One hundred-and-fifty years ago on this day America was emerging from its long nightmare, a war between the states that we call the American Civil War. More Americans died in this four-plus year conflict than in all other military operations in our entire history put together. During this great ordeal brother killed brother and entire families were torn apart. Towns and cities were devastated across the South. Though slavery was formally and legally ended what followed was another one-hundred plus years of “virtual” (economic and social) slavery that created major problems we are still unable to solve as a free people. We have, if I read present events correctly, never fully recovered from this time. We are defined by race (itself an artificial and unscientific distinction) as much as any modern and free society in the world.
As a son-of-the-South I can tell you that the memory of this Civil War abided in my own family heritage as something that we understood as deeply life-changing. (I can still remember hearing the War referred to as: “The Way of Northern Aggression.” If you think about it calmly this is what it was to the people who defended the right of their states to self-government and the defense of slavery!) For my wife’s family the Civil War had little or no consequence since her parents were the children of immigrants from Bohemia. They didn’t even arrive in America until the beginning of the twentieth century. Like so many I met in the Midwest, when I moved here in 1969, she has a hard time understanding why Southerners remembered this War with such deep emotion.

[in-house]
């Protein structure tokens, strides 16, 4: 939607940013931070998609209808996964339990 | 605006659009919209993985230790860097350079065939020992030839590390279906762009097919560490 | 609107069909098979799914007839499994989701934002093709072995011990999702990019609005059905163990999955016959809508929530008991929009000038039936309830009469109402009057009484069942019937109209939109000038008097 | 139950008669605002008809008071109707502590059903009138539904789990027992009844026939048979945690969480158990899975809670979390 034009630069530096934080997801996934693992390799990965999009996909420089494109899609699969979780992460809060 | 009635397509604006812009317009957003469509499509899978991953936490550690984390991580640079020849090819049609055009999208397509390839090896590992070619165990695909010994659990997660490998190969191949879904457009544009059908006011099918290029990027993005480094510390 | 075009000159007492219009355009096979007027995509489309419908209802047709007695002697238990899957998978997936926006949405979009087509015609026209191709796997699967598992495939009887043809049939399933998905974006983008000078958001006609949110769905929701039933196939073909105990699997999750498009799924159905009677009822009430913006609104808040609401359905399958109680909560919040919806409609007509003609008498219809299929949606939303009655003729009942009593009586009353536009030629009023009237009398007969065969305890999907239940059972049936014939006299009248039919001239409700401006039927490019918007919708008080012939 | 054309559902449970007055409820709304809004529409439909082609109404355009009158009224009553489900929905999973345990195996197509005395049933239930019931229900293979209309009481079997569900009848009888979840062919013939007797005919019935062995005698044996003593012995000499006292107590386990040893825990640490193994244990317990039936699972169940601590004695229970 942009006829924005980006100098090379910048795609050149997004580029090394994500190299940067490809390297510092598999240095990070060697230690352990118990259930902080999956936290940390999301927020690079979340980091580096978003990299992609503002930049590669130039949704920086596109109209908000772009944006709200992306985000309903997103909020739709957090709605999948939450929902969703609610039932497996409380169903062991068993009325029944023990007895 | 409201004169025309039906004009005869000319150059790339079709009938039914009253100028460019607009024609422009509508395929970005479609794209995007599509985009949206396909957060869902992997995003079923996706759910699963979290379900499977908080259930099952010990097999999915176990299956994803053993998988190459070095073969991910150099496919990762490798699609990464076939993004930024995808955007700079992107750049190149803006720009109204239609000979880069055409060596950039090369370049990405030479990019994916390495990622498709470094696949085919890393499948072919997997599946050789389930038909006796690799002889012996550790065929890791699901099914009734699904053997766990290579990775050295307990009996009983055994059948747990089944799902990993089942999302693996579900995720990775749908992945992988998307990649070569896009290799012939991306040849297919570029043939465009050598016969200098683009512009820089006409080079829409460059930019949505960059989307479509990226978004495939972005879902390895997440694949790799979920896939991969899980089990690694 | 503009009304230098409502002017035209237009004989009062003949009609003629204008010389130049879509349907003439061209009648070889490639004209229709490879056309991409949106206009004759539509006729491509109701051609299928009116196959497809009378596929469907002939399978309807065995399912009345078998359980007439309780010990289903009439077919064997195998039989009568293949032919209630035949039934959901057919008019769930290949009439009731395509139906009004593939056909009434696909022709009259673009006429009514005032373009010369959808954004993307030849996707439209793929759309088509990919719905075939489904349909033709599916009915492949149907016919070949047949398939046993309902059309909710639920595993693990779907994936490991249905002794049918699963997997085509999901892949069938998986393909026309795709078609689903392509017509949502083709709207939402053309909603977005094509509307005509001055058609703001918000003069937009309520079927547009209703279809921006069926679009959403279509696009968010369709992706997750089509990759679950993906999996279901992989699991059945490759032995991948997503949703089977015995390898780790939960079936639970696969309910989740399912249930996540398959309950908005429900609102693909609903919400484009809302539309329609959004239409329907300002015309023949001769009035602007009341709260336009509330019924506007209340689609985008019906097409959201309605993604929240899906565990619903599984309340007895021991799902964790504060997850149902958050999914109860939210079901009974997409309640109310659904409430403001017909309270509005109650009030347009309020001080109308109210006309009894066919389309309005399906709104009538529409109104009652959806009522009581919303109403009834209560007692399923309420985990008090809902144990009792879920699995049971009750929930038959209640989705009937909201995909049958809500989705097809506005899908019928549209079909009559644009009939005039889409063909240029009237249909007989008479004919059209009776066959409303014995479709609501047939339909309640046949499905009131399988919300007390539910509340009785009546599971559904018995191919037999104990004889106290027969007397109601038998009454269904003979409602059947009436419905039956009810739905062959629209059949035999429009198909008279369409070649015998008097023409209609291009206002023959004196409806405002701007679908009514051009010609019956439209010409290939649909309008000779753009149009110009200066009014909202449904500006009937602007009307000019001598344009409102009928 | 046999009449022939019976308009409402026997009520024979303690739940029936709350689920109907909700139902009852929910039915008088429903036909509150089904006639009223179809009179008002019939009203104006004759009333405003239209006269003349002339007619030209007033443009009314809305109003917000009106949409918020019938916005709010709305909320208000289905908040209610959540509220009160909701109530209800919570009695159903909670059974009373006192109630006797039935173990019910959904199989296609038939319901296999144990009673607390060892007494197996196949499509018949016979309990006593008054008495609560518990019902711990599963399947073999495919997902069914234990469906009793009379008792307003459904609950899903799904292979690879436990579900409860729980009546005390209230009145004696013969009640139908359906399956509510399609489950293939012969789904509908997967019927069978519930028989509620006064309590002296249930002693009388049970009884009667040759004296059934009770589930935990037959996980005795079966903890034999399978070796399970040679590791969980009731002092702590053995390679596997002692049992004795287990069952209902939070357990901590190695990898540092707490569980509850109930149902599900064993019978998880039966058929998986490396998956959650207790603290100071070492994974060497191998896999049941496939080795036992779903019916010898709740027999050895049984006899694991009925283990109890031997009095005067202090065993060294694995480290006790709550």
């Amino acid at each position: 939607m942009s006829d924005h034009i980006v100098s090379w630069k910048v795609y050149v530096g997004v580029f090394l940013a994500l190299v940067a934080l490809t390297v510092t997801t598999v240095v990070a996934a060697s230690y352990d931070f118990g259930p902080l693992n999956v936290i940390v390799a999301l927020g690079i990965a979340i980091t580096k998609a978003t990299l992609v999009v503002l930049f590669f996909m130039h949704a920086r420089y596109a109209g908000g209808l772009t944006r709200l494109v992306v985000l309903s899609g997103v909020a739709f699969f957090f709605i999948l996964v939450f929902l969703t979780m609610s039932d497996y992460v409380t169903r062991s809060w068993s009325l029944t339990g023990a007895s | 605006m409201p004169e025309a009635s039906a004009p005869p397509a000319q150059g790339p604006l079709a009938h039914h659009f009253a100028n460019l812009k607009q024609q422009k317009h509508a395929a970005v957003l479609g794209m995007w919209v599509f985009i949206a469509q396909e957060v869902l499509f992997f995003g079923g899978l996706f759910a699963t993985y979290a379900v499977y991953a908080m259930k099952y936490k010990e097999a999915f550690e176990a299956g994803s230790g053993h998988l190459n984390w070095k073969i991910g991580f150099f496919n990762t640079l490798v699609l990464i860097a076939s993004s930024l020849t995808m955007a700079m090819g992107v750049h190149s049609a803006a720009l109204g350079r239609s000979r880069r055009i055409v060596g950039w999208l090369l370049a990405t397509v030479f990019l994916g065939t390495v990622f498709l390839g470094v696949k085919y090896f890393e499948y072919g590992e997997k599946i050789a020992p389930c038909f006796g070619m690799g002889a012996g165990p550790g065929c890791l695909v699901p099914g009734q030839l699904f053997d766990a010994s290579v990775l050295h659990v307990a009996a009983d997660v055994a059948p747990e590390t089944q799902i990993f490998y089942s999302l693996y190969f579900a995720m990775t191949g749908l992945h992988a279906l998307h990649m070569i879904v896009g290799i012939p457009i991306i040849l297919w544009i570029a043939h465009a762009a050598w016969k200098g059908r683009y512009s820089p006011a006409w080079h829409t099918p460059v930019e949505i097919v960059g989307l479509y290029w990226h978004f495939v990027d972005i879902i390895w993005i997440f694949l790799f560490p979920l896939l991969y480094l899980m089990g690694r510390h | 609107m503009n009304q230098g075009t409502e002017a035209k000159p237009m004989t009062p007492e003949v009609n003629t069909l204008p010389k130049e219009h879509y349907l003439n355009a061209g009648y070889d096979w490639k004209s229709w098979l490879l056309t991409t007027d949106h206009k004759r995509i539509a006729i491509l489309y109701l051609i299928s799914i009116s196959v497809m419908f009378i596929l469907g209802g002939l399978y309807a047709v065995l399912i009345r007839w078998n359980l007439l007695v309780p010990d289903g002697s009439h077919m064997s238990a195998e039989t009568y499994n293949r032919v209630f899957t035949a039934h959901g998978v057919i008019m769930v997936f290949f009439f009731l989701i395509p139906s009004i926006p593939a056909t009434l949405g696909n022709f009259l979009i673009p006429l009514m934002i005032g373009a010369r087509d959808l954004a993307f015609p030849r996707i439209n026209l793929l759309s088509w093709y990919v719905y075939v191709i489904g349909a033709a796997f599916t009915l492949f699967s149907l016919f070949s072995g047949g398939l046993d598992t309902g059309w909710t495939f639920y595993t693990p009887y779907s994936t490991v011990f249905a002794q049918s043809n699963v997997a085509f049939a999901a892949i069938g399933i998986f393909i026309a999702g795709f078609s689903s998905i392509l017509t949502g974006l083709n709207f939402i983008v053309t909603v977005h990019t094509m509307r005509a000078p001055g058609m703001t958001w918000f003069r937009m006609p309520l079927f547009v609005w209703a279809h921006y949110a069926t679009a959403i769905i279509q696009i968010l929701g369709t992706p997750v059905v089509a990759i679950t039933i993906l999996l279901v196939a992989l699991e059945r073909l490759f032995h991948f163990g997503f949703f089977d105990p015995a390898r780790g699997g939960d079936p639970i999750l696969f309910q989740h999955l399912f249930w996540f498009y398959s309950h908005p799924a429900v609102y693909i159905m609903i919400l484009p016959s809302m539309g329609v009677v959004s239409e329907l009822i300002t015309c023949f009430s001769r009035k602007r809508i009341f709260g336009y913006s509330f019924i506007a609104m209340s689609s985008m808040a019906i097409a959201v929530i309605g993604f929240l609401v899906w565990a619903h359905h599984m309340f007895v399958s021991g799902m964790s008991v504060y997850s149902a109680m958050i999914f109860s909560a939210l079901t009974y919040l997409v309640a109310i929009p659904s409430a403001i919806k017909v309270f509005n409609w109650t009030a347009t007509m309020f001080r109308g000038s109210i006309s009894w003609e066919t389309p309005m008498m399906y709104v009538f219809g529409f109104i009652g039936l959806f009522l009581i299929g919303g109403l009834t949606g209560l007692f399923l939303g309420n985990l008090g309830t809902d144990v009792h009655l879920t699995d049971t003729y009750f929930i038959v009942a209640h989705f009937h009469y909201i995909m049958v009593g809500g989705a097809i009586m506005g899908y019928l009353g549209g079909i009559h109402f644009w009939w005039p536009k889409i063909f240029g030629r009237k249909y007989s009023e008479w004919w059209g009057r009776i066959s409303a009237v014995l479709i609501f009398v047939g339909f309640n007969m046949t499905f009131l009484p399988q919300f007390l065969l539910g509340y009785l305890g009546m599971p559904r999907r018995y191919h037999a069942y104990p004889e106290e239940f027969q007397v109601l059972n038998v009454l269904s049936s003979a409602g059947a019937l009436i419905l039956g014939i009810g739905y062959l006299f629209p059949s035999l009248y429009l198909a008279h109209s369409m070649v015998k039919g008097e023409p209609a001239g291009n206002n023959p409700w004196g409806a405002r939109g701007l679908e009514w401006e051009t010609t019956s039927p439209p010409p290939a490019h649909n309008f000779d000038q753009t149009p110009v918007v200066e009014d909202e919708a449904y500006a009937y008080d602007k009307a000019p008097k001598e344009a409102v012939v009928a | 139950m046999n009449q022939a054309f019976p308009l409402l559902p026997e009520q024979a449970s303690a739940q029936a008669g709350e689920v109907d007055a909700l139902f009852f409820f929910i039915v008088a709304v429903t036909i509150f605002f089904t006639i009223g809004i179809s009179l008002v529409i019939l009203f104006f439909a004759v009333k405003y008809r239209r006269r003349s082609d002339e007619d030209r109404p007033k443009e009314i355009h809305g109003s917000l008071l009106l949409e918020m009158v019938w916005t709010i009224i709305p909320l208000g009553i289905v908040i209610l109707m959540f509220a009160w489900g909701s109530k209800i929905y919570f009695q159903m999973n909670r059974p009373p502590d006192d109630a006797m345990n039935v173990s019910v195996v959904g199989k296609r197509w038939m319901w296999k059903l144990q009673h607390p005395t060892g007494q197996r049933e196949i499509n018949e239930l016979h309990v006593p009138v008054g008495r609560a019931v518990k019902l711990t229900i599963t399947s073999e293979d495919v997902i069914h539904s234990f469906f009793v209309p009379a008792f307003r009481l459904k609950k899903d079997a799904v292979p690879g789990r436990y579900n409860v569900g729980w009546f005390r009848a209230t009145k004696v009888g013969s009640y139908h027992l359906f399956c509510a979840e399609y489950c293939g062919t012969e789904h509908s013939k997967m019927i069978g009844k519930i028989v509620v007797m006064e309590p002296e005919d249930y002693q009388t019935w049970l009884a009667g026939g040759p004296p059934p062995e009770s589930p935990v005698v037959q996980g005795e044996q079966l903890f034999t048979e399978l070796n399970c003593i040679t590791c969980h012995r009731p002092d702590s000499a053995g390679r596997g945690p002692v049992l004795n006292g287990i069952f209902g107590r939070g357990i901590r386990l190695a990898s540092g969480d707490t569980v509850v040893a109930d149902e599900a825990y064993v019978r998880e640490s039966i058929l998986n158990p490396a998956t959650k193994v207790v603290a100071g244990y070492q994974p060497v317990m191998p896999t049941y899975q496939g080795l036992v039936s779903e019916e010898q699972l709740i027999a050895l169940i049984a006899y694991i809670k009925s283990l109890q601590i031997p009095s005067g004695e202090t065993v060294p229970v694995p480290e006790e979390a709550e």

Thus on April 14th one of the most stunning and impactful events in America’s history took place. Ironically it was Good Friday in 1865 when our sixteenth president, Abraham Lincoln, was assassinated by John Wilkes Booth. Booth, a rather well-known actor and rabid Confederate supporter, hated the president. Booth had developed previous schemes for killing the president but on this date 150 years ago he succeeded. America would never be the same because of what he did.
Growing up in the deep South I memorized the Gettysburg Address in grammar school. I also heard a great deal about President Lincoln. Most of what I heard was positive. (Times had changed by the 1950s, at least within the public education system in terms of how we learned about Lincoln.) But I also heard the quiet hostility against Lincoln. He is still hated by some Southerners and many of them are Christians. While I think I understand this bitter anger I reject it without qualification. I see Lincoln as the greatest president in American history hands down. I remain amazed at the contribution that he made to our modern life and liberty. He may not have been the savior of the African-American, as presented in so much myth, but he was a man of the people and for the people who loved the union. And Lincoln never hated the South. Had he lived we can only guess what might have been the fate of both the South and the African-American. Because he died on this day dreams of peace and liberty were destroyed on so many levels.
I noted above that I believe the nation has never fully recovered from this infamous day in history. I do not think I have made an overstatement. The present race crisis that we face is an elongation of our greatest national evil. We sanctioned nothing short of an “African-American Holocaust” through our system of chattel slavery. You might think this statement is overly dramatic yet most historians now believe our acceptance of slavery led to the death of between 10-15 million Africans. These men and women had been purchased and shipped to this land with the full force of law and Christian support. Modern attempts at reconstructing what likely happened have led me to this conclusion about the carnage and death that followed. (I have visited all of the major museums in America dealing with slavery and civil rights and the best, by-far, is in Memphis,Tennessee. This recently revamped museum is on the site where Martin Luther King, Jr. was slain on April 4, 1968.)